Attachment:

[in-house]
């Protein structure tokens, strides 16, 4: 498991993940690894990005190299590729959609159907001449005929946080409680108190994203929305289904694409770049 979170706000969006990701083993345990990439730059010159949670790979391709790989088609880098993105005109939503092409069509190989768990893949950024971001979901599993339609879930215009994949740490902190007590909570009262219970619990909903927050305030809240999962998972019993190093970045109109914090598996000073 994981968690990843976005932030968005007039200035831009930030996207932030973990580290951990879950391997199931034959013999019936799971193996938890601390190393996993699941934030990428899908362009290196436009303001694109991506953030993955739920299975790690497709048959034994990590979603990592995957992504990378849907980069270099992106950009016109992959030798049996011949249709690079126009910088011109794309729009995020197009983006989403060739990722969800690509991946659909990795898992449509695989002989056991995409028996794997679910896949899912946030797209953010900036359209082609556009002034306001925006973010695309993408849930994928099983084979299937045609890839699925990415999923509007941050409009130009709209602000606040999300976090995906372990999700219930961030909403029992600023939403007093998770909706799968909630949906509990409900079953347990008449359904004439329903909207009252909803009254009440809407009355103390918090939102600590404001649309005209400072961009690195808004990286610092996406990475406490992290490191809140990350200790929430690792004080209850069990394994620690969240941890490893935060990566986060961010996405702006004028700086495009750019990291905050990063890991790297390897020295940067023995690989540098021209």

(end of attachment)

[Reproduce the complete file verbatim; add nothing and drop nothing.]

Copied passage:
[in-house]
């Protein structure tokens, strides 16, 4: 498991993940690894990005190299590729959609159907001449005929946080409680108190994203929305289904694409770049 979170706000969006990701083993345990990439730059010159949670790979391709790989088609880098993105005109939503092409069509190989768990893949950024971001979901599993339609879930215009994949740490902190007590909570009262219970619990909903927050305030809240999962998972019993190093970045109109914090598996000073 994981968690990843976005932030968005007039200035831009930030996207932030973990580290951990879950391997199931034959013999019936799971193996938890601390190393996993699941934030990428899908362009290196436009303001694109991506953030993955739920299975790690497709048959034994990590979603990592995957992504990378849907980069270099992106950009016109992959030798049996011949249709690079126009910088011109794309729009995020197009983006989403060739990722969800690509991946659909990795898992449509695989002989056991995409028996794997679910896949899912946030797209953010900036359209082609556009002034306001925006973010695309993408849930994928099983084979299937045609890839699925990415999923509007941050409009130009709209602000606040999300976090995906372990999700219930961030909403029992600023939403007093998770909706799968909630949906509990409900079953347990008449359904004439329903909207009252909803009254009440809407009355103390918090939102600590404001649309005209400072961009690195808004990286610092996406990475406490992290490191809140990350200790929430690792004080209850069990394994620690969240941890490893935060990566986060961010996405702006004028700086495009750019990291905050990063890991790297390897020295940067023995690989540098021209």